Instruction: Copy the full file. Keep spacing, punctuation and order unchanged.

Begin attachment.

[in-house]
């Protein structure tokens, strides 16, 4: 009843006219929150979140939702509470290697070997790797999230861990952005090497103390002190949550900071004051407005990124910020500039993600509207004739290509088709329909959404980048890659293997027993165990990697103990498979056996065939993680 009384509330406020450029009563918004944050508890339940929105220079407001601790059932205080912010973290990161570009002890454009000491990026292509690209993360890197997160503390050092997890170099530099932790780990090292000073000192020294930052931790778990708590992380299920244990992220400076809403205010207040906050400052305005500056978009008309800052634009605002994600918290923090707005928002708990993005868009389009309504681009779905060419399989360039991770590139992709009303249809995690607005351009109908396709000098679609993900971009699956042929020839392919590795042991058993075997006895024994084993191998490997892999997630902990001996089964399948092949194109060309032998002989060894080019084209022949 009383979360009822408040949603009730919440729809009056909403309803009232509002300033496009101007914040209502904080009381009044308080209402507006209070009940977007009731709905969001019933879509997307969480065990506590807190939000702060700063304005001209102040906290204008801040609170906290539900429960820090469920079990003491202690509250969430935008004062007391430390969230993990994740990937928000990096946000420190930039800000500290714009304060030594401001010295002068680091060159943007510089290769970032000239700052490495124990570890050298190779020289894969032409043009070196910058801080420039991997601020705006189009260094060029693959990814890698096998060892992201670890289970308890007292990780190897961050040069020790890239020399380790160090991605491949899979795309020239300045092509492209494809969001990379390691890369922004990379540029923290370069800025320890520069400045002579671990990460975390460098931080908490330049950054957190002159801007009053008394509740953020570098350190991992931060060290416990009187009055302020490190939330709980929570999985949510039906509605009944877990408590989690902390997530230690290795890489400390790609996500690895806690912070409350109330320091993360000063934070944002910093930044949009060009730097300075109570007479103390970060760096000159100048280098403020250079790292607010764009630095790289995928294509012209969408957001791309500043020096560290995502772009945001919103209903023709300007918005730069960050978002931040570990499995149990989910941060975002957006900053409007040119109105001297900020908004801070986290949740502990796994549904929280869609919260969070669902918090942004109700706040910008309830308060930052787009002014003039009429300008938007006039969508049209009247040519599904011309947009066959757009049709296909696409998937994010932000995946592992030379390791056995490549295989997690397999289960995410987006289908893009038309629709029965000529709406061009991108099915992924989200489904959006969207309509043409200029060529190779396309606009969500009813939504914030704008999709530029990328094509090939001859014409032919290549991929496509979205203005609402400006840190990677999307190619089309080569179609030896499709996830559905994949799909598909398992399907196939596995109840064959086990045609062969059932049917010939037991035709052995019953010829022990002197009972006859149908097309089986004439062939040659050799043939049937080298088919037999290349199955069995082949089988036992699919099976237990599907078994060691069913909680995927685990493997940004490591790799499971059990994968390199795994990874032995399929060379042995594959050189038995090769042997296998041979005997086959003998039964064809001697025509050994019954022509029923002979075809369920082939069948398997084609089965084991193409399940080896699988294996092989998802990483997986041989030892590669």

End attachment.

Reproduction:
[in-house]
């Protein structure tokens, strides 16, 4: 009843006219929150979140939702509470290697070997790797999230861990952005090497103390002190949550900071004051407005990124910020500039993600509207004739290509088709329909959404980048890659293997027993165990990697103990498979056996065939993680 009384509330406020450029009563918004944050508890339940929105220079407001601790059932205080912010973290990161570009002890454009000491990026292509690209993360890197997160503390050092997890170099530099932790780990090292000073000192020294930052931790778990708590992380299920244990992220400076809403205010207040906050400052305005500056978009008309800052634009605002994600918290923090707005928002708990993005868009389009309504681009779905060419399989360039991770590139992709009303249809995690607005351009109908396709000098679609993900971009699956042929020839392919590795042991058993075997006895024994084993191998490997892999997630902990001996089964399948092949194109060309032998002989060894080019084209022949 009383979360009822408040949603009730919440729809009056909403309803009232509002300033496009101007914040209502904080009381009044308080209402507006209070009940977007009731709905969001019933879509997307969480065990506590807190939000702060700063304005001209102040906290204008801040609170906290539900429960820090469920079990003491202690509250969430935008004062007391430390969230993990994740990937928000990096946000420190930039800000500290714009304060030594401001010295002068680091060159943007510089290769970032000239700052490495124990570890050298190779020289894969032409043009070196910058801080420039991997601020705006189009260094060029693959990814890698096998060892992201670890289970308890007292990780190897961050040069020790890239020399380790160090991605491949899979795309020239300045092509492209494809969001990379390691890369922004990379540029923290370069800025320890520069400045002579671990990460975390460098931080908490330049950054957190002159801007009053008394509740953020570098350190991992931060060290416990009187009055302020490190939330709980929570999985949510039906509605009944877990408590989690902390997530230690290795890489400390790609996500690895806690912070409350109330320091993360000063934070944002910093930044949009060009730097300075109570007479103390970060760096000159100048280098403020250079790292607010764009630095790289995928294509012209969408957001791309500043020096560290995502772009945001919103209903023709300007918005730069960050978002931040570990499995149990989910941060975002957006900053409007040119109105001297900020908004801070986290949740502990796994549904929280869609919260969070669902918090942004109700706040910008309830308060930052787009002014003039009429300008938007006039969508049209009247040519599904011309947009066959757009049709296909696409998937994010932000995946592992030379390791056995490549295989997690397999289960995410987006289908893009038309629709029965000529709406061009991108099915992924989200489904959006969207309509043409200029060529190779396309606009969500009813939504914030704008999709530029990328094509090939001859014409032919290549991929496509979205203005609402400006840190990677999307190619089309080569179609030896499709996830559905994949799909598909398992399907196939596995109840064959086990045609062969059932049917010939037991035709052995019953010829022990002197009972006859149908097309089986004439062939040659050799043939049937080298088919037999290349199955069995082949089988036992699919099976237990599907078994060691069913909680995927685990493997940004490591790799499971059990994968390199795994990874032995399929060379042995594959050189038995090769042997296998041979005997086959003998039964064809001697025509050994019954022509029923002979075809369920082939069948398997084609089965084991193409399940080896699988294996092989998802990483997986041989030892590669």